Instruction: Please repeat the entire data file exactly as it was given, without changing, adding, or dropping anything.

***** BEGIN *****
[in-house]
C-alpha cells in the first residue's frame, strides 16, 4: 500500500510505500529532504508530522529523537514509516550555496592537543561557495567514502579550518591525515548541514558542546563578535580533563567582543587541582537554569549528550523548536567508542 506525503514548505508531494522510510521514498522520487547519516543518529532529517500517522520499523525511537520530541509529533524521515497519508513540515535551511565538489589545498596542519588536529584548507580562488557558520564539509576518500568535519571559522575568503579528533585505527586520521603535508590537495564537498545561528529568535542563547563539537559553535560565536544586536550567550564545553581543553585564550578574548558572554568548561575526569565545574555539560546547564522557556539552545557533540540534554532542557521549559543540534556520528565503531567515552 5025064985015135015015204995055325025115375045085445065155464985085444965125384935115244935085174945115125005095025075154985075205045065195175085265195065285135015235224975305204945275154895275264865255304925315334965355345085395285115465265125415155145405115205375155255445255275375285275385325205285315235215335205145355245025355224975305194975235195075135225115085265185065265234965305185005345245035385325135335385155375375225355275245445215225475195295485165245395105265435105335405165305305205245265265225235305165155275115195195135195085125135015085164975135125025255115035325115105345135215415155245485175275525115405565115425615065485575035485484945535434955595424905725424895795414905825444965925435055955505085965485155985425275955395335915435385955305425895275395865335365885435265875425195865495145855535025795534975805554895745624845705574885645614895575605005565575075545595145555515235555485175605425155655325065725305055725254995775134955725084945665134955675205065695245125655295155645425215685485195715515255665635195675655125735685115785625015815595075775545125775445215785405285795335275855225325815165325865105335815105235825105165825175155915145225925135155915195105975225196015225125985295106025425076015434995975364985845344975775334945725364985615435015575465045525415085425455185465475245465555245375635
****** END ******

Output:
[in-house]
C-alpha cells in the first residue's frame, strides 16, 4: 500500500510505500529532504508530522529523537514509516550555496592537543561557495567514502579550518591525515548541514558542546563578535580533563567582543587541582537554569549528550523548536567508542 506525503514548505508531494522510510521514498522520487547519516543518529532529517500517522520499523525511537520530541509529533524521515497519508513540515535551511565538489589545498596542519588536529584548507580562488557558520564539509576518500568535519571559522575568503579528533585505527586520521603535508590537495564537498545561528529568535542563547563539537559553535560565536544586536550567550564545553581543553585564550578574548558572554568548561575526569565545574555539560546547564522557556539552545557533540540534554532542557521549559543540534556520528565503531567515552 5025064985015135015015204995055325025115375045085445065155464985085444965125384935115244935085174945115125005095025075154985075205045065195175085265195065285135015235224975305204945275154895275264865255304925315334965355345085395285115465265125415155145405115205375155255445255275375285275385325205285315235215335205145355245025355224975305194975235195075135225115085265185065265234965305185005345245035385325135335385155375375225355275245445215225475195295485165245395105265435105335405165305305205245265265225235305165155275115195195135195085125135015085164975135125025255115035325115105345135215415155245485175275525115405565115425615065485575035485484945535434955595424905725424895795414905825444965925435055955505085965485155985425275955395335915435385955305425895275395865335365885435265875425195865495145855535025795534975805554895745624845705574885645614895575605005565575075545595145555515235555485175605425155655325065725305055725254995775134955725084945665134955675205065695245125655295155645425215685485195715515255665635195675655125735685115785625015815595075775545125775445215785405285795335275855225325815165325865105335815105235825105165825175155915145225925135155915195105975225196015225125985295106025425076015434995975364985845344975775334945725364985615435015575465045525415085425455185465475245465555245375635